the feeling that a person or a thing is beneath consideration, worthless, or deserving scorn.“he showed his contempt for his job by doing it very badly”
What it looks like in relationships
Contempt in the context of a relationship differs slightly from the definition above. It feels more like a person is arguing from a perspective of moral superiority or disgust. You could even say that it looks like Criticism plus disgust. At its root, contempt is the communication of utter disrespect; a rejection of another person’s worth. To fully understand how toxic contempt is, consider that it is actually worse than hatred. It is about that utter disrespect. An active, visceral blatant disrespect of a person’s very humanity. It’s the nuclear bomb that destroys so much around it and lingers. But there is an alternative that we’ll discuss in a minute.
When somebody is arguing from a contemptuous place, they will frequently degrade the other person, call them names, and their facial expressions will show utter disgust: the upper lip curled, nostrils flared and the head pulled back and turned away as if they smell something horrible. Picture the quintessential teenager looking disgusted and saying, “Whatever” as they walk away.
What to do about it: Communicate & Appreciate
In Gottman Couples Therapy we talk about the “antidotes” for each of the Four Horsemen. With contempt, the antidote is two-fold:
Communicate your needs and feelings
Mindfulness of your own potential for contempt is essential. When you bring self-awareness to the table you are better able to head it off at the pass. Remember that discomfort is trying to find comfort. When a person feels contempt, they often report feeling like the other person does not understand their needs and feelings. So instead of lashing out to win the war, try using those old-school I-statements where you express your feelings (“I feel ______ when it seems like I’m not being heard”), and to express your needs in the grammatical affirmative (“What I need is ________” instead of “I need you to stop ______).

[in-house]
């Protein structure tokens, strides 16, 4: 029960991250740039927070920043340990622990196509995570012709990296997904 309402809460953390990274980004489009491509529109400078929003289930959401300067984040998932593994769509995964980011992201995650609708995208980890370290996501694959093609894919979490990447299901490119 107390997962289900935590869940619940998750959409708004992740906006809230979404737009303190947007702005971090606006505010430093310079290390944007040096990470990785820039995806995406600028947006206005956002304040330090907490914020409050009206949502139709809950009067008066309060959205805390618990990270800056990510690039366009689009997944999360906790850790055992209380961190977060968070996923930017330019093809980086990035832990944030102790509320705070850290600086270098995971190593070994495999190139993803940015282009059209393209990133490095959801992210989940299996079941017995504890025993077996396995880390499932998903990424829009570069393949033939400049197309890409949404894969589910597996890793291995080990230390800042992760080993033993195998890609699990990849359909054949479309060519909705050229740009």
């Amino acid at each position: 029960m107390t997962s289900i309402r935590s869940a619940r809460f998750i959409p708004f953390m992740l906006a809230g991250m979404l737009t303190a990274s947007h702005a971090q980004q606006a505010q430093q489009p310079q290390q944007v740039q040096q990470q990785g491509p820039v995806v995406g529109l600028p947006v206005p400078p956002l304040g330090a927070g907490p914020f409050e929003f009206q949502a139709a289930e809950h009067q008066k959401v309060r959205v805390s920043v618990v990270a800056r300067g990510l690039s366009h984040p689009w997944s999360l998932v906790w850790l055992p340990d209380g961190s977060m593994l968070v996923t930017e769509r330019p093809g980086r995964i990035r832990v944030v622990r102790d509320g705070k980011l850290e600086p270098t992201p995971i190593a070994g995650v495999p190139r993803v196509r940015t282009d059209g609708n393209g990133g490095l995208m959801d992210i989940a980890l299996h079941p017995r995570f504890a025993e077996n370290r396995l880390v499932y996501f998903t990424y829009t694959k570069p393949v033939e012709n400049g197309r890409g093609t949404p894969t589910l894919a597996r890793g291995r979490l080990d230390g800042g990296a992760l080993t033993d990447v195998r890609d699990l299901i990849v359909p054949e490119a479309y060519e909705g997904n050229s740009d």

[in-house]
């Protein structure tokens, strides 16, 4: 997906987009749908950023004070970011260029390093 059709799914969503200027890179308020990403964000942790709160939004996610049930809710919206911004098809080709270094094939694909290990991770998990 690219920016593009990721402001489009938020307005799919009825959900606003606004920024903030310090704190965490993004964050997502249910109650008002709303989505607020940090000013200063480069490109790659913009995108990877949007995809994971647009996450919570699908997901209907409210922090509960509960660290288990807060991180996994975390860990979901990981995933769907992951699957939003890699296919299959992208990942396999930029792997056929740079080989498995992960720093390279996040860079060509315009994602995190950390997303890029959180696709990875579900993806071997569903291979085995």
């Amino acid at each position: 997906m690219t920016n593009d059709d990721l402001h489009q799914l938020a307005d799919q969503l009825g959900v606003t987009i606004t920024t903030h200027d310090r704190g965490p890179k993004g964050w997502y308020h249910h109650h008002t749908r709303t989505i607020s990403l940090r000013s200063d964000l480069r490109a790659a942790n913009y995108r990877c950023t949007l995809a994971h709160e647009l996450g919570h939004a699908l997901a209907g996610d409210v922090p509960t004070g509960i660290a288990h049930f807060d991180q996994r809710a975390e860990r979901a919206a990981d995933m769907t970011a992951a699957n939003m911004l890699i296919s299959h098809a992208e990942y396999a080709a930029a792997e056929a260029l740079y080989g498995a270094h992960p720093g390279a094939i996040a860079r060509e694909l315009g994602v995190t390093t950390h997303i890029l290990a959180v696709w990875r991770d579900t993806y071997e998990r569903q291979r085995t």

Cultivate Fondness and Appreciation
Of course, cultivating the opposite of contempt makes a whole lot of sense here. As you move through your daily life with each other, strive to regularly look for reasons to show that you love each other, that you enjoy spending time with one another, that you are looking forward to seeing each other later. Share at least one passionate kiss each day! Not just a quick peck, but a real kiss that gets that fire going a bit. Do those little things like dragging your hand across your partner’s back as you walk behind them. Tell them how impressed you are with their accomplishments, their focus, their desire to learn, etc. This is something that is done before the conflicts arise so that contempt is less likely to be able to take root.
To learn more about red-flags to look out for and how to fix them, please visit my Couples Counseling page. Jonathan F. Anderson, LPC-s has worked in the helping profession since he started college in 1990. After completing his Bachelor’s degree at the University of Texas, Austin in 1994, he attended the highly-regarded University of Minnesota to earn his Master’s degree in 1997. He is a Licensed Professional Counselor and is recognized as a Board Approved Supervisor by the State of Texas Board of Examiners of Professional Counselors. Jonathan has completed Level-2 of the Gottman Method of Couples Counseling, and in 1998 received training by the International Critical Incident Stress Foundation in Advanced Critical Incident Stress Management & Debriefing. To learn more about Jonathan’s practice, click here: Jonathan F. Anderson, LPC-s.